The Utica-Rome Mohawk Valley region has seen an abnormal amount of rainfall over the last 2-weeks. According to the National Weather Service, in the last 14-days, parts of the Mohawk Valley have gotten upwards of 10 inches of rain. Putting that into perspective, on average an inch of rain equals just a little more than a foot of snow. Think about those snow totals for a moment. By the way, the average rainfall for the Mohawk Valley is .29 inches for the month of July.

The constant rain and occasional downpours have wreaked havoc on flood prone areas like Whitesboro, which has faced evacuations and flooded homes and businesses over the last 2 weeks.

So, what's causing this abnormally wet weather and when will it come to an end? According to meteorologists, this weather pattern of more precipitation and an increase in thunderstorms is all about the jet stream, the heat dome which is causing abnormal high temperatures in the west, and a stationary low pressure over the Atlantic that is pushing moist air into our region. It will take the moist front over the Atlantic to break up, in order to disrupt the current weather pattern we're experiencing right now.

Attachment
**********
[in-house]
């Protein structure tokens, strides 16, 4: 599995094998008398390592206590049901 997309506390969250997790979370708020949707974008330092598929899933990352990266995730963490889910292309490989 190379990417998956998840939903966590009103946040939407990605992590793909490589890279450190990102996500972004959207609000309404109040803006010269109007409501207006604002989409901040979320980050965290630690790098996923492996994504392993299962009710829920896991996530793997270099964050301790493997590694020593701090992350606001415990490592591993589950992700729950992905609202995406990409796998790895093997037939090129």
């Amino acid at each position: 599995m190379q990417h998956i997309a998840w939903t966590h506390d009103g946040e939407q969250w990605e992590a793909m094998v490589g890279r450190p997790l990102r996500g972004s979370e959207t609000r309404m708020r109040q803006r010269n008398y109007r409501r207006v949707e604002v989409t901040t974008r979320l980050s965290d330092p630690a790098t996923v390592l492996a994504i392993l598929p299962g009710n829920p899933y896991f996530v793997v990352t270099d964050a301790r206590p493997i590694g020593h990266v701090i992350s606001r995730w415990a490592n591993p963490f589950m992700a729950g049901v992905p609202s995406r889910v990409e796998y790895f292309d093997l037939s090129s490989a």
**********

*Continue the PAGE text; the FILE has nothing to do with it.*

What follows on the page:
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Meanwhile, over the next 10 days, forecasters are predicting rain for 6 of those days.

"There is the likelihood of torrential downpours and flash flooding along the mid-Atlantic and southern New England coasts to the central Appalachians both days of the weekend as the disturbance meets up with an unusually humid air, even for July," AccuWeather Senior Meteorologist Brett Anderson told MSN.

Forecasters say there are signs that there could be relief in sight for the second half of July.  However, based on the current forecasting, that will likely mean a few dry days sandwiched in between more rainy periods.

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